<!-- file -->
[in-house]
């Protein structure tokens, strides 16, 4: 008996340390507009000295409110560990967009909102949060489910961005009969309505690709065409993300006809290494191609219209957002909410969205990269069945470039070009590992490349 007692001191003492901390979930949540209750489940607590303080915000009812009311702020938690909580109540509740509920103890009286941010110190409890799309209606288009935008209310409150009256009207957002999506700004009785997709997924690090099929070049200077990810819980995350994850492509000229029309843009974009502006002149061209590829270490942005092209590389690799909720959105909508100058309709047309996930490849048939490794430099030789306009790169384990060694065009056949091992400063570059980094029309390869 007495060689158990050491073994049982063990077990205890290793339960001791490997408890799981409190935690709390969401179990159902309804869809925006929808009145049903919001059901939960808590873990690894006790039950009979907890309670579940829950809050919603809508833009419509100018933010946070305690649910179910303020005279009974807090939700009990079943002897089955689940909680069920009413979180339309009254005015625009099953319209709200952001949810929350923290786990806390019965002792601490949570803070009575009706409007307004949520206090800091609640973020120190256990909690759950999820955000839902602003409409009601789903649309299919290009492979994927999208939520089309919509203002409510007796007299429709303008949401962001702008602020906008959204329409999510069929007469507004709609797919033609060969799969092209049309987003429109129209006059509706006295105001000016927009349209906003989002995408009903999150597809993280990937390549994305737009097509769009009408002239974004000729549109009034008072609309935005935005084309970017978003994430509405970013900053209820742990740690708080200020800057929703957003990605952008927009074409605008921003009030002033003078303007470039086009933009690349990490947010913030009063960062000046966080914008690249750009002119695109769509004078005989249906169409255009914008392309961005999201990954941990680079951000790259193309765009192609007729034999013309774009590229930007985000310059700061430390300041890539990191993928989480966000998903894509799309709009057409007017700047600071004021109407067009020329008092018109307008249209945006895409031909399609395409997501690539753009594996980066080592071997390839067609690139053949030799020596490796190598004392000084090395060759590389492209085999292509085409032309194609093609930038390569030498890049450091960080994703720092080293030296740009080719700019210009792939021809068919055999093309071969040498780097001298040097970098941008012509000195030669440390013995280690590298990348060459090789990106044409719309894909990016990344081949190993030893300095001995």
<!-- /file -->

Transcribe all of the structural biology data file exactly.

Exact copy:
[in-house]
């Protein structure tokens, strides 16, 4: 008996340390507009000295409110560990967009909102949060489910961005009969309505690709065409993300006809290494191609219209957002909410969205990269069945470039070009590992490349 007692001191003492901390979930949540209750489940607590303080915000009812009311702020938690909580109540509740509920103890009286941010110190409890799309209606288009935008209310409150009256009207957002999506700004009785997709997924690090099929070049200077990810819980995350994850492509000229029309843009974009502006002149061209590829270490942005092209590389690799909720959105909508100058309709047309996930490849048939490794430099030789306009790169384990060694065009056949091992400063570059980094029309390869 007495060689158990050491073994049982063990077990205890290793339960001791490997408890799981409190935690709390969401179990159902309804869809925006929808009145049903919001059901939960808590873990690894006790039950009979907890309670579940829950809050919603809508833009419509100018933010946070305690649910179910303020005279009974807090939700009990079943002897089955689940909680069920009413979180339309009254005015625009099953319209709200952001949810929350923290786990806390019965002792601490949570803070009575009706409007307004949520206090800091609640973020120190256990909690759950999820955000839902602003409409009601789903649309299919290009492979994927999208939520089309919509203002409510007796007299429709303008949401962001702008602020906008959204329409999510069929007469507004709609797919033609060969799969092209049309987003429109129209006059509706006295105001000016927009349209906003989002995408009903999150597809993280990937390549994305737009097509769009009408002239974004000729549109009034008072609309935005935005084309970017978003994430509405970013900053209820742990740690708080200020800057929703957003990605952008927009074409605008921003009030002033003078303007470039086009933009690349990490947010913030009063960062000046966080914008690249750009002119695109769509004078005989249906169409255009914008392309961005999201990954941990680079951000790259193309765009192609007729034999013309774009590229930007985000310059700061430390300041890539990191993928989480966000998903894509799309709009057409007017700047600071004021109407067009020329008092018109307008249209945006895409031909399609395409997501690539753009594996980066080592071997390839067609690139053949030799020596490796190598004392000084090395060759590389492209085999292509085409032309194609093609930038390569030498890049450091960080994703720092080293030296740009080719700019210009792939021809068919055999093309071969040498780097001298040097970098941008012509000195030669440390013995280690590298990348060459090789990106044409719309894909990016990344081949190993030893300095001995």